Public will weigh in on hospital future

First first time in history, hospital may be profit-driven
By Vicki Hyatt | Nov 01, 2013

Haywood County’s first hospital started out in 1926 with a successful bond referendum and a $10,000 Duke Endowment.

A proposal pending before the Haywood Regional Medical Center Board of Commissioners will bring the hospital back to it’s Duke roots.

At a public hearing to be held at 6 p.m. Nov. 12 in the hospital’s health and fitness center, the public will be able to comment on a proposal to sell the hospital's facilities and holdings. The details involving a proposed sale to Duke LifePoint Healthcare, a joint venture of LifePoint Hospitals and Duke University Health System will be made public at 9 a.m. today.

The system is a private, for-profit organization as opposed to the public hospital system initially established in Haywood. The governing format was changed to a hospital authority in 1997 and operated as a public, nonprofit hospital.

In addition to the differing tax status of the two, Don Dalton, vice president of public relations with the N.C. Hospital Association said the basic difference between a nonprofit and a for-profit hospital involves how revenues in excess of expenses are handled.

“On the for-profit side, a company is owned by its shareholders — people who have bought stock in that company,” Dalton said. “Some of the profits are returned to those shareholders.”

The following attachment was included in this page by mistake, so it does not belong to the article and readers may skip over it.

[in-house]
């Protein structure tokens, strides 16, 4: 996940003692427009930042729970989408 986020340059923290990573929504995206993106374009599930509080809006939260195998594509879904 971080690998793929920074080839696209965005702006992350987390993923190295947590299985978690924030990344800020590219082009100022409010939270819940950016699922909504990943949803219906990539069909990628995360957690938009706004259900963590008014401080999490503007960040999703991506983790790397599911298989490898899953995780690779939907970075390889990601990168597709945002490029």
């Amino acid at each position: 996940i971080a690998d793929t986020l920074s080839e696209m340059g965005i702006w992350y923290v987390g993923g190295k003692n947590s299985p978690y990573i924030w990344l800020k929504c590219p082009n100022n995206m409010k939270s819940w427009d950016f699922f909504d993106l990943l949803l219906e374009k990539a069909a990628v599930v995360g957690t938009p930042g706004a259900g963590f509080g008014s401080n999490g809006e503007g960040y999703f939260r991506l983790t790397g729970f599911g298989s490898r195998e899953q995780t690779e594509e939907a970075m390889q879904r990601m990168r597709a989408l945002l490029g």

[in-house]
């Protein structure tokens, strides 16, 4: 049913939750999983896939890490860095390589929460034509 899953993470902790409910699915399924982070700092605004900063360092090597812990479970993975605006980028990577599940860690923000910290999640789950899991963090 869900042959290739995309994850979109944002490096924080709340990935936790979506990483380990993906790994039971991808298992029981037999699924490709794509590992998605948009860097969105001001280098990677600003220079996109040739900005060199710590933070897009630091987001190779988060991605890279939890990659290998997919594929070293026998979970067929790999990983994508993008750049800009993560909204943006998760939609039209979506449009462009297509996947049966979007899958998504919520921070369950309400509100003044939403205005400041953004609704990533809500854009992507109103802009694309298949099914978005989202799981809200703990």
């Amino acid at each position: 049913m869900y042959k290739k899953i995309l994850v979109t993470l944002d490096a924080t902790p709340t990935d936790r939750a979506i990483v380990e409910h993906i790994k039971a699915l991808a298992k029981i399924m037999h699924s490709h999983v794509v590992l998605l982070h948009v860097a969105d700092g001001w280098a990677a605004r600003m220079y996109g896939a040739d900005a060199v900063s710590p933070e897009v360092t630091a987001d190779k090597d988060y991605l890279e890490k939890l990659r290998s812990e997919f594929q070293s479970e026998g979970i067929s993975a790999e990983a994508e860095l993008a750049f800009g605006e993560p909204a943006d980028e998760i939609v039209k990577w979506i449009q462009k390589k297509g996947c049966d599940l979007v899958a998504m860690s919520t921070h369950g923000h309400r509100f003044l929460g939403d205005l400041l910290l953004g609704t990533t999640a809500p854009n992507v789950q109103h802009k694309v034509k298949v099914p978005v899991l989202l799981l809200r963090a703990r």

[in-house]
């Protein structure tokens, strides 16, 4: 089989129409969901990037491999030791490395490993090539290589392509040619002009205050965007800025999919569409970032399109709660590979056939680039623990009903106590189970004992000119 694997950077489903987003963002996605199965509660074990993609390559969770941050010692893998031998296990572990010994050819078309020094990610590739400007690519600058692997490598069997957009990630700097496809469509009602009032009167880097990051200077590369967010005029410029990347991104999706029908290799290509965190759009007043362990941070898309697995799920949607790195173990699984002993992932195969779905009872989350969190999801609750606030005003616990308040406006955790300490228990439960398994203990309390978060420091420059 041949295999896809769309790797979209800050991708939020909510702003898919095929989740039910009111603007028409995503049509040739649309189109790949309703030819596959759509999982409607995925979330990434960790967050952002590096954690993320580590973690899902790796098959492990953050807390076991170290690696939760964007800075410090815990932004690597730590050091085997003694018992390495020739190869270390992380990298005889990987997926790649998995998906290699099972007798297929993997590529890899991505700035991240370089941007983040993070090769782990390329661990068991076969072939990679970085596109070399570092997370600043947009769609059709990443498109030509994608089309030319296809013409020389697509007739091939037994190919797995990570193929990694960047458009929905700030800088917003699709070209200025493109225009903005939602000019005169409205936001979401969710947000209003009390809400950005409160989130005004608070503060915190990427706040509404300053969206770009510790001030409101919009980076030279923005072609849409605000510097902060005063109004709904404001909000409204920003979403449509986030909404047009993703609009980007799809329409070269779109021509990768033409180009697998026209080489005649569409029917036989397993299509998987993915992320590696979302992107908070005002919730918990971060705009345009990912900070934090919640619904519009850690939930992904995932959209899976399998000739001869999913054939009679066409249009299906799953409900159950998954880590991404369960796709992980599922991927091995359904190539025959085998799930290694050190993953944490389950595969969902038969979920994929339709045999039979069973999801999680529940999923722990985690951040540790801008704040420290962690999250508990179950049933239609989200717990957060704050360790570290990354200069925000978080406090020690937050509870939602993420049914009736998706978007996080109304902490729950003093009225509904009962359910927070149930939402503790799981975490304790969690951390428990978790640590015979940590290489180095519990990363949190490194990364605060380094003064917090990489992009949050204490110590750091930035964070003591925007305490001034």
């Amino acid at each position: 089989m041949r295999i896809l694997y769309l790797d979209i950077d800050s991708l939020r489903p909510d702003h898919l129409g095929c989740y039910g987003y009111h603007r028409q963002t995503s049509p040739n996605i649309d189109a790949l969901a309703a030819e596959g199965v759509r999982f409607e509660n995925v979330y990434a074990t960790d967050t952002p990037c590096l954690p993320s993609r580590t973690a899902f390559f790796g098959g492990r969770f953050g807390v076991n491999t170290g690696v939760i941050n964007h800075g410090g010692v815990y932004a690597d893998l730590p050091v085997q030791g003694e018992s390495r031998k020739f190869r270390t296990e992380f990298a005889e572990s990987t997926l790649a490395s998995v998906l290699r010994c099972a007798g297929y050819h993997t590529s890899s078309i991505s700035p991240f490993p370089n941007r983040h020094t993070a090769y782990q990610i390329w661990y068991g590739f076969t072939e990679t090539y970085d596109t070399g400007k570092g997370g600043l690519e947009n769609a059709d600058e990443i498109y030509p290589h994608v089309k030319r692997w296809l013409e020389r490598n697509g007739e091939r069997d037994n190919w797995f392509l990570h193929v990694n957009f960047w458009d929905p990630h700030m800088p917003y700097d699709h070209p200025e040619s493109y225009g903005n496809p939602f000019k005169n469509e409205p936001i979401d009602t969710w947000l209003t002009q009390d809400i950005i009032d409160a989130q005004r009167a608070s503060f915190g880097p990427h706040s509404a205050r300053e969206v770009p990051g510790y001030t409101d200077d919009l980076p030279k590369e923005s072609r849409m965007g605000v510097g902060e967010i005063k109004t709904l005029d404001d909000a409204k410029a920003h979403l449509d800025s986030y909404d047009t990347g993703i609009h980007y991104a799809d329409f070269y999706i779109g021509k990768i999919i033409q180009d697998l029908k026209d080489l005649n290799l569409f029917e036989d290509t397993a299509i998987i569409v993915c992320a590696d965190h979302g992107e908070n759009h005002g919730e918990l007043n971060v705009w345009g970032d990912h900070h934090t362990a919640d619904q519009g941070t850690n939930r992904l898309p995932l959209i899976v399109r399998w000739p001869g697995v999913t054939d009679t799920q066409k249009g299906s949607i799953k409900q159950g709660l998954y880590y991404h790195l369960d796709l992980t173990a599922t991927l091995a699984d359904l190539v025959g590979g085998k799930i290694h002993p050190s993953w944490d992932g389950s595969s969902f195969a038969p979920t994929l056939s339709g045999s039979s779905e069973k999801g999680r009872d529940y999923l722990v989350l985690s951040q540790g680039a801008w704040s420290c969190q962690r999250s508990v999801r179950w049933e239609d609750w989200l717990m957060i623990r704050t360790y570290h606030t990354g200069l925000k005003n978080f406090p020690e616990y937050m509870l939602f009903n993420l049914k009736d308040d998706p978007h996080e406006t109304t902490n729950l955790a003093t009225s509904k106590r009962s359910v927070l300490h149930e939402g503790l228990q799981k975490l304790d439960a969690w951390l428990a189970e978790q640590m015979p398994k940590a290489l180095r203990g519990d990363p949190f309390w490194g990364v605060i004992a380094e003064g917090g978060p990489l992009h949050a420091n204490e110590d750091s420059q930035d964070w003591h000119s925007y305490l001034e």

In a not-for-profit operating model, any revenues in excess of expenses go back into the operation.

The association has hospital members from both operating models, as well as facilities owner and operated by government entities such as a city or county, thought for-profits only constitute only a small percentage of the membership.

Out of the about 150 hospitals in the state, 131 belong to the N.C. Hospital Association, and roughly 110 are acute care facilities, Dalton said. Of those, between 10 and 12 percent are for-profits.

“Our data indicates that the strengths of a hospital depend on the community in which it exists. Among our membership, whether for-profit or not-for-profit, the financial health is driven by the demographics within the community,” Dalton said.

While all hospitals are required by law to treat patients that show up in the emergency room, oftentimes, patients without insurance or the ability to pay for service become charity cases. Dalton said the association had no statistics available to compare the level of charity care offered in the three operating models.

“Communities in which the hospital serves a higher percentage of Medicare, Medicaid and uninsured patients fare worse financially than hospitals where there are higher percentages of commercially insured patients,” Dalton said. “Each community hospital is a very unique thing and each hospital is built and maintained specifically to serve the health needs of that unique community.”

A recent Congressional Budget Office (CBO) study found that:

• on average, nonprofit hospitals provided higher levels of uncompensated care than did otherwise similar for-profit hospitals.

• nonprofit hospitals were more likely than otherwise similar for-profit hospitals to provide certain specialized services but were found to provide care to fewer Medicaid-covered patients as a share of their total patient population.

• nonprofit hospitals were found to operate in areas with higher average incomes, lower poverty rates, and lower rates of un-insurance than for-profit hospitals.

 

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